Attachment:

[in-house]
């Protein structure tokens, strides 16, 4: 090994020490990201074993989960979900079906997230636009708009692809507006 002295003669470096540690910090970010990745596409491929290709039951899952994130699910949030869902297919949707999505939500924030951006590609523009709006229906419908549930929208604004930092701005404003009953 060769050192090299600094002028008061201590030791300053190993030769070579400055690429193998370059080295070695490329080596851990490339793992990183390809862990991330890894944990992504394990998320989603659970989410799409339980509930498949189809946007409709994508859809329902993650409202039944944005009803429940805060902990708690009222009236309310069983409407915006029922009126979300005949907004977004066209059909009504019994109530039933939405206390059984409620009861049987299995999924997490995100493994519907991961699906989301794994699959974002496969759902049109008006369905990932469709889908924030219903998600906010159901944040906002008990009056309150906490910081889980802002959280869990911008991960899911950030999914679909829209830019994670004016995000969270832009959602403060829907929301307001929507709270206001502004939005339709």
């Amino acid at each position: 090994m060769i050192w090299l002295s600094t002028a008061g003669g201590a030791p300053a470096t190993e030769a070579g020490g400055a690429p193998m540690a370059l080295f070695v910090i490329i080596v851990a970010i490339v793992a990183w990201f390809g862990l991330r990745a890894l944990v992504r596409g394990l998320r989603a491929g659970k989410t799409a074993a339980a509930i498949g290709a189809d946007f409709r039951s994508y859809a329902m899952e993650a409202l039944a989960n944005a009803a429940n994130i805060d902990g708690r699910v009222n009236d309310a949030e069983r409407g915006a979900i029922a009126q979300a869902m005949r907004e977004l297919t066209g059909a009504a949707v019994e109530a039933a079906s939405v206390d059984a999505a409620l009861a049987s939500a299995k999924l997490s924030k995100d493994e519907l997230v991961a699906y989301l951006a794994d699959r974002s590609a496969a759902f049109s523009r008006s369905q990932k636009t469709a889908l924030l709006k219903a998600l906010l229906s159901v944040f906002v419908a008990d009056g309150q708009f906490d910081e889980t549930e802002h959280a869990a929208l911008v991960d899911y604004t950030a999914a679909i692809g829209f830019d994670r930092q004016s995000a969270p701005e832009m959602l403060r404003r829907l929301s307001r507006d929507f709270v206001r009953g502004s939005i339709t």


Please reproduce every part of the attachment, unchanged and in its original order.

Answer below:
[in-house]
């Protein structure tokens, strides 16, 4: 090994020490990201074993989960979900079906997230636009708009692809507006 002295003669470096540690910090970010990745596409491929290709039951899952994130699910949030869902297919949707999505939500924030951006590609523009709006229906419908549930929208604004930092701005404003009953 060769050192090299600094002028008061201590030791300053190993030769070579400055690429193998370059080295070695490329080596851990490339793992990183390809862990991330890894944990992504394990998320989603659970989410799409339980509930498949189809946007409709994508859809329902993650409202039944944005009803429940805060902990708690009222009236309310069983409407915006029922009126979300005949907004977004066209059909009504019994109530039933939405206390059984409620009861049987299995999924997490995100493994519907991961699906989301794994699959974002496969759902049109008006369905990932469709889908924030219903998600906010159901944040906002008990009056309150906490910081889980802002959280869990911008991960899911950030999914679909829209830019994670004016995000969270832009959602403060829907929301307001929507709270206001502004939005339709």
């Amino acid at each position: 090994m060769i050192w090299l002295s600094t002028a008061g003669g201590a030791p300053a470096t190993e030769a070579g020490g400055a690429p193998m540690a370059l080295f070695v910090i490329i080596v851990a970010i490339v793992a990183w990201f390809g862990l991330r990745a890894l944990v992504r596409g394990l998320r989603a491929g659970k989410t799409a074993a339980a509930i498949g290709a189809d946007f409709r039951s994508y859809a329902m899952e993650a409202l039944a989960n944005a009803a429940n994130i805060d902990g708690r699910v009222n009236d309310a949030e069983r409407g915006a979900i029922a009126q979300a869902m005949r907004e977004l297919t066209g059909a009504a949707v019994e109530a039933a079906s939405v206390d059984a999505a409620l009861a049987s939500a299995k999924l997490s924030k995100d493994e519907l997230v991961a699906y989301l951006a794994d699959r974002s590609a496969a759902f049109s523009r008006s369905q990932k636009t469709a889908l924030l709006k219903a998600l906010l229906s159901v944040f906002v419908a008990d009056g309150q708009f906490d910081e889980t549930e802002h959280a869990a929208l911008v991960d899911y604004t950030a999914a679909i692809g829209f830019d994670r930092q004016s995000a969270p701005e832009m959602l403060r404003r829907l929301s307001r507006d929507f709270v206001r009953g502004s939005i339709t």